Authorities in the Indian state of Uttar Pradesh have suspended a Muslim police officer for keeping a beard without permission.
Sub inspector Intesar Ali, 46, was posted at Ramala police station in the Baghpat area of Uttar Pradesh state, which has been in news for the past month because of the high-profile gang rape and murder of a teenager from the Dalit (formerly “Untouchable”) community.
Ali said he had sought permission from his senior officials in November 2019 and would resubmit his request.
Growing a beard was a “matter of faith” and a “just demand”, he told the Times of India. Prior to his suspension, he had been working with the police department for over two decades.
Superintendent of Police (Baghpat) Abhishek Singh, however, defended the action.
In a video message seen by The Independent, Singh said of the case: “He was suspended because he kept a beard without permission. He was warned about this earlier as well and was served notice after an inquiry. But he didn’t change his conduct which is considered as indiscipline. Thus he was suspended and an inquiry has been set up against him.”
According to the Uttar Pradesh police, officers are only allowed a beard if they are followers of Sikhism, where it is an integral part of their faith. The authorities say that is not the case with Islam.
Following the news of his suspension, Ali received a flood of messages of support on Twitter. Many of those opposing the suspension suggested it was only because he belonged to the Muslim minority. Uttar Pradesh, like the central government, is led by Narendra Modi’s Hindu nationalist BJP.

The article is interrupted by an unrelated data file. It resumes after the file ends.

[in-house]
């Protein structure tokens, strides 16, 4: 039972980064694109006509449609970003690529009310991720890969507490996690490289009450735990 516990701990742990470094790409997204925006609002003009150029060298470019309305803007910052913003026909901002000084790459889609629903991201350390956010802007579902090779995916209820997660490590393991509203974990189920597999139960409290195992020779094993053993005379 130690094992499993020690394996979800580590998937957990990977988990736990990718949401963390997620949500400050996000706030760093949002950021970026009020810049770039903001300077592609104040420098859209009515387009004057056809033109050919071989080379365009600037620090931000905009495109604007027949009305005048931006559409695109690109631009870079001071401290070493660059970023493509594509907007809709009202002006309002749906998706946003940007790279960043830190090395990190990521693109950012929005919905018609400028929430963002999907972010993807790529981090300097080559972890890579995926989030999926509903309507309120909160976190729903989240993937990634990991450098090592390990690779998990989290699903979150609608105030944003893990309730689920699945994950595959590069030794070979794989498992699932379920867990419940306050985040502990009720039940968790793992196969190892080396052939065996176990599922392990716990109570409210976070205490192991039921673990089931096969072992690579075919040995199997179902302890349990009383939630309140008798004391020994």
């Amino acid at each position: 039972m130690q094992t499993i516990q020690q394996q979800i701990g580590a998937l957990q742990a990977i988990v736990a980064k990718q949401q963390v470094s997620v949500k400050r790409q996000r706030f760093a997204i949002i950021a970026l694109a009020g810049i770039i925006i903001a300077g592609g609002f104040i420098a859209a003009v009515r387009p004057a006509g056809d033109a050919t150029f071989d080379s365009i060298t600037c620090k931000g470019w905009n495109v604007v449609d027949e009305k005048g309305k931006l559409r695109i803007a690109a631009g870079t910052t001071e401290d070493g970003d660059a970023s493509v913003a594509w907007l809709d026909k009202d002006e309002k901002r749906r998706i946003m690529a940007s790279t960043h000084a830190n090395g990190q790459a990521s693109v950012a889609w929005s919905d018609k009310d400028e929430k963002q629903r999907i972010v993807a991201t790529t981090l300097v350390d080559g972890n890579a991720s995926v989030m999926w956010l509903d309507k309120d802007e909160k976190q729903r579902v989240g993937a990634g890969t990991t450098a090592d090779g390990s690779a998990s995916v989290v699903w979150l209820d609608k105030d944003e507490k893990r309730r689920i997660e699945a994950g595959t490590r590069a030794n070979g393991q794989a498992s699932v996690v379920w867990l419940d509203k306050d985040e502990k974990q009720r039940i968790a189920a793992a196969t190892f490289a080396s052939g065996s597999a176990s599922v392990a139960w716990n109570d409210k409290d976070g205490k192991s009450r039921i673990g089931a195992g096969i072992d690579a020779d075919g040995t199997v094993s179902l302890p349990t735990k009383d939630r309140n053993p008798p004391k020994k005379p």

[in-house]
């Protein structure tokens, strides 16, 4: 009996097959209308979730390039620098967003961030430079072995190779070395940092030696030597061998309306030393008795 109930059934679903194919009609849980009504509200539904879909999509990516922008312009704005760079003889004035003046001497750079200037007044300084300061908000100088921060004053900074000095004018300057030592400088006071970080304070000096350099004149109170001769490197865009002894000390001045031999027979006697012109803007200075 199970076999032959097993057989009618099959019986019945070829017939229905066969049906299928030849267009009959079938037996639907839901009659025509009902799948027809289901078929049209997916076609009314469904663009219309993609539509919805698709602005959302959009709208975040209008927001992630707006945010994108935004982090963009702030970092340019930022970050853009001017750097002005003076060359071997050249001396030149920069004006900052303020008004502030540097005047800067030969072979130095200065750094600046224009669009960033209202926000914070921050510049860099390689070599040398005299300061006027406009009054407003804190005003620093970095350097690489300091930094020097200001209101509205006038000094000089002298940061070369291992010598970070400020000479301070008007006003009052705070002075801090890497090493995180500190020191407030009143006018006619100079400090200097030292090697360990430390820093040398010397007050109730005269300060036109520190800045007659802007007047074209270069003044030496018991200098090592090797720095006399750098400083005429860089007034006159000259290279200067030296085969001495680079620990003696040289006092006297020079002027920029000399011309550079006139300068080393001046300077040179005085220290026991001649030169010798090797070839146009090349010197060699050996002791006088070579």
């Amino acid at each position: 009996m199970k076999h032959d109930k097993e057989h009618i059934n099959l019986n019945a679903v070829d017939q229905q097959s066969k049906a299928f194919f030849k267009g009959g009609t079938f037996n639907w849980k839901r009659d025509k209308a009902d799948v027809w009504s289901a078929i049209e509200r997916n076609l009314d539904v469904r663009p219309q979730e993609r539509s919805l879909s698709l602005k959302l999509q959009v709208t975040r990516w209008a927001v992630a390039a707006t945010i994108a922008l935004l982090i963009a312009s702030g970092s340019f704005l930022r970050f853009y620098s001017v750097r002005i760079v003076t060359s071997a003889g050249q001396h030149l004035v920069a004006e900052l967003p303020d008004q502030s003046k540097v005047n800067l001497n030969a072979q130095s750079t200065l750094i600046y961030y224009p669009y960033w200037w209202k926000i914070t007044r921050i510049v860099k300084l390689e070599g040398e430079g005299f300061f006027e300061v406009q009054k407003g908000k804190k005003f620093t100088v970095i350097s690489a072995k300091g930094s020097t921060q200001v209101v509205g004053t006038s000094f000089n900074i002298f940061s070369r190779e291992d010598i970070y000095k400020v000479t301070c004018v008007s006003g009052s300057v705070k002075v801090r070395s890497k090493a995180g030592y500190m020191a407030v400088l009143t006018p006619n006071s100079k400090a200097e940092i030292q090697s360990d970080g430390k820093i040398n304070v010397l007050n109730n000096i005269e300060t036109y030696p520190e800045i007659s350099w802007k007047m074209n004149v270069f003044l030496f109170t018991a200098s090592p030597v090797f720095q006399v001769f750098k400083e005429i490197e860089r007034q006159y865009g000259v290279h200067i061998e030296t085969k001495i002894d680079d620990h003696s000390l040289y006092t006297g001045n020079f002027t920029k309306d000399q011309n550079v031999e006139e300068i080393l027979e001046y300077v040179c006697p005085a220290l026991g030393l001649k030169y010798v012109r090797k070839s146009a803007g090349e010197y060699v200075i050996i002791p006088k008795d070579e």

A Twitter profile run by the opposition Indian National Congress’s West Bengal youth wing said “But who doesn't have a beard? The Prime Minister also has a beard? Will he resign then?”
Problems with beards?
No problem with names !
Sub-Inspector Intesar Ali has been suspended for bearding in Baghpat, Uttar Pradesh. But who doesn't have a beard? The Prime Minister also has a beard? Will he resign then? pic.twitter.com/sxHdzsNHBn
— WB Youth Congress (@IYCWestBengal) October 23, 2020
A few years ago, the issue of a Muslim police officer sporting a beard had reached the Supreme Court of India after he lost his job for doing so. Zahiroddin Shamsoddin Bedade, an officer from the western Indian state of Maharashtra, had approached the court after the Bombay High Court backed local authorities in preventing him from growing a beard.
In April 2017, the apex court asked Bedade to shave and rejoin the force until his case could be decided, suggesting he “undertake to keep a beard only during religious periods and not otherwise”. After he refused, judges told him: “Then we cannot help you.”